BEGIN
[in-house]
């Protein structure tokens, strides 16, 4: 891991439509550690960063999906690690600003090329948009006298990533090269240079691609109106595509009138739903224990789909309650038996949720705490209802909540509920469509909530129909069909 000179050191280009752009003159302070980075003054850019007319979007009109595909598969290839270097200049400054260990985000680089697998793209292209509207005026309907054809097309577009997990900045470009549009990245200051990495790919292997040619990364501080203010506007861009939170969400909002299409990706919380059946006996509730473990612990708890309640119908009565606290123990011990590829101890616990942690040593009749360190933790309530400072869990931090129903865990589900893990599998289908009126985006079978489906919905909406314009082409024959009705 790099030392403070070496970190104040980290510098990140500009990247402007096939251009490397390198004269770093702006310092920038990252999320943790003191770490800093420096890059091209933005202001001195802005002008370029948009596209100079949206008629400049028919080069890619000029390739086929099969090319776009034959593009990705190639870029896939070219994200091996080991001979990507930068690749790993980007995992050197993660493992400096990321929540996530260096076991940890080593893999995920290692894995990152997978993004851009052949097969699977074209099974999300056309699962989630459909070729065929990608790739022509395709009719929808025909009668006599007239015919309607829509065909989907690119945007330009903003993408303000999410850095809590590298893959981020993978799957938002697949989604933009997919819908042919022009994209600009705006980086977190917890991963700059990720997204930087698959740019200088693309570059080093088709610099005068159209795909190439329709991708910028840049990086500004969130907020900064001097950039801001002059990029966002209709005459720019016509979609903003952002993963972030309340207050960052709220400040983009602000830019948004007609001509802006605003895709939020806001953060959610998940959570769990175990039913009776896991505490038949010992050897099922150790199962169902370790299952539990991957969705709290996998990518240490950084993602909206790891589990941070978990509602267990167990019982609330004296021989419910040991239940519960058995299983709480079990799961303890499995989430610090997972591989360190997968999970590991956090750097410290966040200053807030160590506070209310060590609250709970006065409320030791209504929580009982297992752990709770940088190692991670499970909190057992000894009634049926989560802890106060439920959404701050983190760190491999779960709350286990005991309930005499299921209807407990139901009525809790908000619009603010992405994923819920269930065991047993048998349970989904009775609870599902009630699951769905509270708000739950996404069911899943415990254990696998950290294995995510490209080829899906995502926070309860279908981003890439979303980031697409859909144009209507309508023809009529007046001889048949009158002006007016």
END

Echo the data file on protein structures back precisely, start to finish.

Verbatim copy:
[in-house]
């Protein structure tokens, strides 16, 4: 891991439509550690960063999906690690600003090329948009006298990533090269240079691609109106595509009138739903224990789909309650038996949720705490209802909540509920469509909530129909069909 000179050191280009752009003159302070980075003054850019007319979007009109595909598969290839270097200049400054260990985000680089697998793209292209509207005026309907054809097309577009997990900045470009549009990245200051990495790919292997040619990364501080203010506007861009939170969400909002299409990706919380059946006996509730473990612990708890309640119908009565606290123990011990590829101890616990942690040593009749360190933790309530400072869990931090129903865990589900893990599998289908009126985006079978489906919905909406314009082409024959009705 790099030392403070070496970190104040980290510098990140500009990247402007096939251009490397390198004269770093702006310092920038990252999320943790003191770490800093420096890059091209933005202001001195802005002008370029948009596209100079949206008629400049028919080069890619000029390739086929099969090319776009034959593009990705190639870029896939070219994200091996080991001979990507930068690749790993980007995992050197993660493992400096990321929540996530260096076991940890080593893999995920290692894995990152997978993004851009052949097969699977074209099974999300056309699962989630459909070729065929990608790739022509395709009719929808025909009668006599007239015919309607829509065909989907690119945007330009903003993408303000999410850095809590590298893959981020993978799957938002697949989604933009997919819908042919022009994209600009705006980086977190917890991963700059990720997204930087698959740019200088693309570059080093088709610099005068159209795909190439329709991708910028840049990086500004969130907020900064001097950039801001002059990029966002209709005459720019016509979609903003952002993963972030309340207050960052709220400040983009602000830019948004007609001509802006605003895709939020806001953060959610998940959570769990175990039913009776896991505490038949010992050897099922150790199962169902370790299952539990991957969705709290996998990518240490950084993602909206790891589990941070978990509602267990167990019982609330004296021989419910040991239940519960058995299983709480079990799961303890499995989430610090997972591989360190997968999970590991956090750097410290966040200053807030160590506070209310060590609250709970006065409320030791209504929580009982297992752990709770940088190692991670499970909190057992000894009634049926989560802890106060439920959404701050983190760190491999779960709350286990005991309930005499299921209807407990139901009525809790908000619009603010992405994923819920269930065991047993048998349970989904009775609870599902009630699951769905509270708000739950996404069911899943415990254990696998950290294995995510490209080829899906995502926070309860279908981003890439979303980031697409859909144009209507309508023809009529007046001889048949009158002006007016």